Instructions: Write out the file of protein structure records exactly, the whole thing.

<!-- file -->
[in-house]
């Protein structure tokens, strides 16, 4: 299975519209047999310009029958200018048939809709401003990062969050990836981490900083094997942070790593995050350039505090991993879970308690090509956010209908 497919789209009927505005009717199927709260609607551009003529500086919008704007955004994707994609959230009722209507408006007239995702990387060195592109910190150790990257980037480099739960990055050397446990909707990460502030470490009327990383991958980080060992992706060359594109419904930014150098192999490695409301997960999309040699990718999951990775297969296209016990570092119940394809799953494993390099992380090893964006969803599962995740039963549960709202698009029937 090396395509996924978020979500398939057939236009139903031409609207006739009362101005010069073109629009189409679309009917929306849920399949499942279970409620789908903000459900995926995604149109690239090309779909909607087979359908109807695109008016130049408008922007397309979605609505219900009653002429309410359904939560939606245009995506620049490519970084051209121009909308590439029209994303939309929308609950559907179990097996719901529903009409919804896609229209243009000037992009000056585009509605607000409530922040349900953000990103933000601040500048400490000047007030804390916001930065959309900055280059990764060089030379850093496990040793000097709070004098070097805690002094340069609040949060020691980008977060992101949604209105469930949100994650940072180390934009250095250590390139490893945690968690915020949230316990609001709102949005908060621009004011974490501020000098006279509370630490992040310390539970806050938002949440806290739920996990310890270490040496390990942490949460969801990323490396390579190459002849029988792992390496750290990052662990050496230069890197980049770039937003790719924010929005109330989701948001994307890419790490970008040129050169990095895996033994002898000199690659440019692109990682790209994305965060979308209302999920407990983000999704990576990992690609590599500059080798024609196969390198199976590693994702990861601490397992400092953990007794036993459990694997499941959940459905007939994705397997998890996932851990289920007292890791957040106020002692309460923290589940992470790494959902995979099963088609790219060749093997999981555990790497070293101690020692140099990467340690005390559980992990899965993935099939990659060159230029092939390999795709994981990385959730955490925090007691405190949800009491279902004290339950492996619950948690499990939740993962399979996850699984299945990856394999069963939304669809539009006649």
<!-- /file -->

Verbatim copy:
[in-house]
């Protein structure tokens, strides 16, 4: 299975519209047999310009029958200018048939809709401003990062969050990836981490900083094997942070790593995050350039505090991993879970308690090509956010209908 497919789209009927505005009717199927709260609607551009003529500086919008704007955004994707994609959230009722209507408006007239995702990387060195592109910190150790990257980037480099739960990055050397446990909707990460502030470490009327990383991958980080060992992706060359594109419904930014150098192999490695409301997960999309040699990718999951990775297969296209016990570092119940394809799953494993390099992380090893964006969803599962995740039963549960709202698009029937 090396395509996924978020979500398939057939236009139903031409609207006739009362101005010069073109629009189409679309009917929306849920399949499942279970409620789908903000459900995926995604149109690239090309779909909607087979359908109807695109008016130049408008922007397309979605609505219900009653002429309410359904939560939606245009995506620049490519970084051209121009909308590439029209994303939309929308609950559907179990097996719901529903009409919804896609229209243009000037992009000056585009509605607000409530922040349900953000990103933000601040500048400490000047007030804390916001930065959309900055280059990764060089030379850093496990040793000097709070004098070097805690002094340069609040949060020691980008977060992101949604209105469930949100994650940072180390934009250095250590390139490893945690968690915020949230316990609001709102949005908060621009004011974490501020000098006279509370630490992040310390539970806050938002949440806290739920996990310890270490040496390990942490949460969801990323490396390579190459002849029988792992390496750290990052662990050496230069890197980049770039937003790719924010929005109330989701948001994307890419790490970008040129050169990095895996033994002898000199690659440019692109990682790209994305965060979308209302999920407990983000999704990576990992690609590599500059080798024609196969390198199976590693994702990861601490397992400092953990007794036993459990694997499941959940459905007939994705397997998890996932851990289920007292890791957040106020002692309460923290589940992470790494959902995979099963088609790219060749093997999981555990790497070293101690020692140099990467340690005390559980992990899965993935099939990659060159230029092939390999795709994981990385959730955490925090007691405190949800009491279902004290339950492996619950948690499990939740993962399979996850699984299945990856394999069963939304669809539009006649």